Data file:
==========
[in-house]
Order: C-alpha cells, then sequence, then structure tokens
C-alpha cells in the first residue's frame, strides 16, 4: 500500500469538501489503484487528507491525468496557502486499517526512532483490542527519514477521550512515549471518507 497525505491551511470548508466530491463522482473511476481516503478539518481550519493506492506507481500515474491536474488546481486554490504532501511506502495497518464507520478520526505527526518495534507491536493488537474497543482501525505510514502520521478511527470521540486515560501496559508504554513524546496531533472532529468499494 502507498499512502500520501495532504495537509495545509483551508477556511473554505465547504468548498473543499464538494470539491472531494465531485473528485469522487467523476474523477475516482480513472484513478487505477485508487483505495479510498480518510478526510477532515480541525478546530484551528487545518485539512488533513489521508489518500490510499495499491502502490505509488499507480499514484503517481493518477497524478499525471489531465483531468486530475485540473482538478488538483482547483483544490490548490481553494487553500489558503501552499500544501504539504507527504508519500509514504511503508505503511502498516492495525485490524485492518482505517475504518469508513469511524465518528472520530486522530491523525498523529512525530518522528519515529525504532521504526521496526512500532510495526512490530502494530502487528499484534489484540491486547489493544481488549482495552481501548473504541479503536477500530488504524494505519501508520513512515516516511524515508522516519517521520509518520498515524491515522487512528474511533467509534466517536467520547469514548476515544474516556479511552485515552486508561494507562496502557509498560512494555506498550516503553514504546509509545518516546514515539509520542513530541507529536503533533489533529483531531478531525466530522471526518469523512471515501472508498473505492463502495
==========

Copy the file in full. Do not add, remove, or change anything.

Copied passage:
[in-house]
Order: C-alpha cells, then sequence, then structure tokens
C-alpha cells in the first residue's frame, strides 16, 4: 500500500469538501489503484487528507491525468496557502486499517526512532483490542527519514477521550512515549471518507 497525505491551511470548508466530491463522482473511476481516503478539518481550519493506492506507481500515474491536474488546481486554490504532501511506502495497518464507520478520526505527526518495534507491536493488537474497543482501525505510514502520521478511527470521540486515560501496559508504554513524546496531533472532529468499494 502507498499512502500520501495532504495537509495545509483551508477556511473554505465547504468548498473543499464538494470539491472531494465531485473528485469522487467523476474523477475516482480513472484513478487505477485508487483505495479510498480518510478526510477532515480541525478546530484551528487545518485539512488533513489521508489518500490510499495499491502502490505509488499507480499514484503517481493518477497524478499525471489531465483531468486530475485540473482538478488538483482547483483544490490548490481553494487553500489558503501552499500544501504539504507527504508519500509514504511503508505503511502498516492495525485490524485492518482505517475504518469508513469511524465518528472520530486522530491523525498523529512525530518522528519515529525504532521504526521496526512500532510495526512490530502494530502487528499484534489484540491486547489493544481488549482495552481501548473504541479503536477500530488504524494505519501508520513512515516516511524515508522516519517521520509518520498515524491515522487512528474511533467509534466517536467520547469514548476515544474516556479511552485515552486508561494507562496502557509498560512494555506498550516503553514504546509509545518516546514515539509520542513530541507529536503533533489533529483531531478531525466530522471526518469523512471515501472508498473505492463502495